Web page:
tion with the Phoenicians, importing among other things " glass beails."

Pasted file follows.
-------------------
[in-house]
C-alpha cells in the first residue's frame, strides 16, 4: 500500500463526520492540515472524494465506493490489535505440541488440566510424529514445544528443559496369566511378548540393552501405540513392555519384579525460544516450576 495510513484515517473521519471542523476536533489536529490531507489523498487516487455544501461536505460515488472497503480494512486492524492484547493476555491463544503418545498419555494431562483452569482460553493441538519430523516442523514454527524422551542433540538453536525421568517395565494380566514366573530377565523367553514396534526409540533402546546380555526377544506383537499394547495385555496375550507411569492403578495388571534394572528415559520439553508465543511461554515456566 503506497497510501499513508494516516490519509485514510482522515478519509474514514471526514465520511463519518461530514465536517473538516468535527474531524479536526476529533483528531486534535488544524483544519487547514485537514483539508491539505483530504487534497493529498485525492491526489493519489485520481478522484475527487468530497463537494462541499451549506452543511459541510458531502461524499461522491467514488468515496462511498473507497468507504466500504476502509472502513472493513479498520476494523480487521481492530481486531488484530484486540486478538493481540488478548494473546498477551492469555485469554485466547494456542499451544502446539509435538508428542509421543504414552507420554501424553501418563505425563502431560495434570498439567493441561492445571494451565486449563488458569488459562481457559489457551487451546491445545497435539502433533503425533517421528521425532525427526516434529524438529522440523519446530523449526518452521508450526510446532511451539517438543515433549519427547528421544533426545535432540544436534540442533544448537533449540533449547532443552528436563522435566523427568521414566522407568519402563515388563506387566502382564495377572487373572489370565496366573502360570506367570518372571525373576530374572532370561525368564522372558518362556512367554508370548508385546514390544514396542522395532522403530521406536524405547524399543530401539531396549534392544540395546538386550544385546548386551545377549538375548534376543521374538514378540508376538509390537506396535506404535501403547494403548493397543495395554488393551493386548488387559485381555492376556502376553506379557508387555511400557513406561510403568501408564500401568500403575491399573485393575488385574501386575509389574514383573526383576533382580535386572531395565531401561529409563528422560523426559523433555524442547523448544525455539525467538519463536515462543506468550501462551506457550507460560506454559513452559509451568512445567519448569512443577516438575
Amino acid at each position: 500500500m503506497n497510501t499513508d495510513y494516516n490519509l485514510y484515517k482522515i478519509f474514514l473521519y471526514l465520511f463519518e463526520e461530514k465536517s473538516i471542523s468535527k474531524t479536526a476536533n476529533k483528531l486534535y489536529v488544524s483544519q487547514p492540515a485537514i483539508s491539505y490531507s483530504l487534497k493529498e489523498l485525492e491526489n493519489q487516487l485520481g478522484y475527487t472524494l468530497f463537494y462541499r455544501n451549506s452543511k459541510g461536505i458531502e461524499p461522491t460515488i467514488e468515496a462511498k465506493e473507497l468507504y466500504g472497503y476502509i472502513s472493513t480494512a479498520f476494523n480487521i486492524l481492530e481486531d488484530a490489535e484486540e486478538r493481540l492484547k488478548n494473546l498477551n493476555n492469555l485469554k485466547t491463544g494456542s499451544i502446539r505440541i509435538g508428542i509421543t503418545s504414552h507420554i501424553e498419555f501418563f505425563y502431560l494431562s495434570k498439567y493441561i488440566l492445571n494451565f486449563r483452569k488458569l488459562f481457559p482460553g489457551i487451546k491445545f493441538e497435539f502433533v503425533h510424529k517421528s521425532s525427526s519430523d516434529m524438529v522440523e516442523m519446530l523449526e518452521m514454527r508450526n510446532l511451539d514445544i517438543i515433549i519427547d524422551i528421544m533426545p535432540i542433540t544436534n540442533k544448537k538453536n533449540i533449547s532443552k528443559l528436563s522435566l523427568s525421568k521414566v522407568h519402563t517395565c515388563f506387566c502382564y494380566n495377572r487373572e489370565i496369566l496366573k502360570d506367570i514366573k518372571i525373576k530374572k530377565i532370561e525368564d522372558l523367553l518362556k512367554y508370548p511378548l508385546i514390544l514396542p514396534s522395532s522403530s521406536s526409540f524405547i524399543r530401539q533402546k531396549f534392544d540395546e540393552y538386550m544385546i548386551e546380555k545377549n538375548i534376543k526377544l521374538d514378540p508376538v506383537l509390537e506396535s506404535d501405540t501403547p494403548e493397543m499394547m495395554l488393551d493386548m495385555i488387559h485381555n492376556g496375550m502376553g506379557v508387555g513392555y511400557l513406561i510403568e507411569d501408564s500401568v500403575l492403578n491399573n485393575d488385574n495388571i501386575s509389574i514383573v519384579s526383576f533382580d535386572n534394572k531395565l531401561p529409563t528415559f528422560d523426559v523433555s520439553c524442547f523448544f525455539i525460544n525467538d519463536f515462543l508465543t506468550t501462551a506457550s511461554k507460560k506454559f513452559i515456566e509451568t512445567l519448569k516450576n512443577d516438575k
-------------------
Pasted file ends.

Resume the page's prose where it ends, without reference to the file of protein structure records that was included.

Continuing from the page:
The lake settlements as yet discovered are found on most of the Swiss lakes and some of the northern lakes of Italy, and the main design of all seems to have been the same. They were settlements formed by tribes not absolutely " lacustrine," but also living on the mainland, who deliberately chose these situations as at once safer and more convenient than the shore. The safety sought was, it is probable, from hostile men. Dr. Keller once believed that the founders feared wild beasts, but he has seen reason to abandon that idea. " When we speak of ravenous beasts in the Alpine regions, we can only refer to bears, lynxes, and wolves ; for no mention is made in history of any others, and these are the only animals of the kind whose remains are found either in the lake dwellings or buried in the soil. Now, I have searched in vain in the oldest written chronicles of our country for any instance in which a man has been seized by one of either of the two first-named animals ; and with respect to the third, Conrad Gessner expressly declares that the wolf, so long as his usual sustenance does not fail him, will not venture to attack men ; and Stumpf, who wrote in the middle of the sixteenth century, says that fewer wolves are found in the Alpine moun- tains and Helvetia than in any other country of Europe, for if they came, as was probably the case, from Lombardy or the German countries, they would not be of frequent occurrence." Clearly the builders were flying from something, or they would not have taken the immense trouble involved in the construction of a settle- ment in the water, and the natural fear of man is undoubtedly man. The lake villages were in fact refuges, fortresses, the places selected by weak tribes, or clans, or families far themselves and their herds as most capable of defence, just as—probably from some change in the art of war, of which we know little or nothing, but which may have been a discovery in architecture—the hills afterwards were. There was a period, that is, in the history of man in Switzerland in which an island was the safest refuge, so much the safest as to warrant and repay enormous and protracted toil. Man seeing that produced islands, the precise thing no animal did or could do, such a work being impossible without accumulated knowledge. The process was an easy and yet a thoughtful one. The tribe or fragment of a tribe resolved to create an island first picked out some convenient spot, and dis- played in this matter, thinks Dr. Keller, somewhat high intel- ligence.